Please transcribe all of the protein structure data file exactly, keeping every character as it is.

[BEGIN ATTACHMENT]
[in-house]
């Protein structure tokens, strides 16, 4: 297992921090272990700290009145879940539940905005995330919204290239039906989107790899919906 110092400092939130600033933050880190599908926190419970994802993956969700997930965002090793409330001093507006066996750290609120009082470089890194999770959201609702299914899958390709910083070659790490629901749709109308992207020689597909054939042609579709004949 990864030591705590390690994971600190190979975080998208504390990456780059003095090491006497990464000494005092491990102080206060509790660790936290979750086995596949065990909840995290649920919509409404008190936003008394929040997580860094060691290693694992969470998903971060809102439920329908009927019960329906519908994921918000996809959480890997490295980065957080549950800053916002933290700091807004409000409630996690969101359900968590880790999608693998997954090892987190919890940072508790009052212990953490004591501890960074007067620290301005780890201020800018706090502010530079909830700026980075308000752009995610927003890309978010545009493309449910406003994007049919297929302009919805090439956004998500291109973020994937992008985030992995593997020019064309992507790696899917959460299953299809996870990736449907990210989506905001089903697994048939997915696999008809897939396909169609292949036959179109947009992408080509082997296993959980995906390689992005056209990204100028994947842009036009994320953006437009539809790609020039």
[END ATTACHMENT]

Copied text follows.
[in-house]
């Protein structure tokens, strides 16, 4: 297992921090272990700290009145879940539940905005995330919204290239039906989107790899919906 110092400092939130600033933050880190599908926190419970994802993956969700997930965002090793409330001093507006066996750290609120009082470089890194999770959201609702299914899958390709910083070659790490629901749709109308992207020689597909054939042609579709004949 990864030591705590390690994971600190190979975080998208504390990456780059003095090491006497990464000494005092491990102080206060509790660790936290979750086995596949065990909840995290649920919509409404008190936003008394929040997580860094060691290693694992969470998903971060809102439920329908009927019960329906519908994921918000996809959480890997490295980065957080549950800053916002933290700091807004409000409630996690969101359900968590880790999608693998997954090892987190919890940072508790009052212990953490004591501890960074007067620290301005780890201020800018706090502010530079909830700026980075308000752009995610927003890309978010545009493309449910406003994007049919297929302009919805090439956004998500291109973020994937992008985030992995593997020019064309992507790696899917959460299953299809996870990736449907990210989506905001089903697994048939997915696999008809897939396909169609292949036959179109947009992408080509082997296993959980995906390689992005056209990204100028994947842009036009994320953006437009539809790609020039």